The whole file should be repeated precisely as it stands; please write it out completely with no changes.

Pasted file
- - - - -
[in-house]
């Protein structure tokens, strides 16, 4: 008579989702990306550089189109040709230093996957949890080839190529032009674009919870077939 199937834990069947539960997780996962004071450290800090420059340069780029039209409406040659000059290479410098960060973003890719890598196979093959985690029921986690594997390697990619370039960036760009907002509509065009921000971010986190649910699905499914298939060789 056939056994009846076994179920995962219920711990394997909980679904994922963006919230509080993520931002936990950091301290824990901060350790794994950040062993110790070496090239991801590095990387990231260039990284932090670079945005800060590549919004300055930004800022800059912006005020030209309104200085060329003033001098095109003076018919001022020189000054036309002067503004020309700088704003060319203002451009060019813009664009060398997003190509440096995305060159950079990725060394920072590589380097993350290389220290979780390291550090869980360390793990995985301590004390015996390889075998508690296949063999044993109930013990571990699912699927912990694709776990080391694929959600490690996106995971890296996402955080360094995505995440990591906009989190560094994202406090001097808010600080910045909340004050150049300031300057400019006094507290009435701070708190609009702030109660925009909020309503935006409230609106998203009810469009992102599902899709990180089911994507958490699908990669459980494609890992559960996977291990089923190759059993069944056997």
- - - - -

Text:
[in-house]
């Protein structure tokens, strides 16, 4: 008579989702990306550089189109040709230093996957949890080839190529032009674009919870077939 199937834990069947539960997780996962004071450290800090420059340069780029039209409406040659000059290479410098960060973003890719890598196979093959985690029921986690594997390697990619370039960036760009907002509509065009921000971010986190649910699905499914298939060789 056939056994009846076994179920995962219920711990394997909980679904994922963006919230509080993520931002936990950091301290824990901060350790794994950040062993110790070496090239991801590095990387990231260039990284932090670079945005800060590549919004300055930004800022800059912006005020030209309104200085060329003033001098095109003076018919001022020189000054036309002067503004020309700088704003060319203002451009060019813009664009060398997003190509440096995305060159950079990725060394920072590589380097993350290389220290979780390291550090869980360390793990995985301590004390015996390889075998508690296949063999044993109930013990571990699912699927912990694709776990080391694929959600490690996106995971890296996402955080360094995505995440990591906009989190560094994202406090001097808010600080910045909340004050150049300031300057400019006094507290009435701070708190609009702030109660925009909020309503935006409230609106998203009810469009992102599902899709990180089911994507958490699908990669459980494609890992559960996977291990089923190759059993069944056997």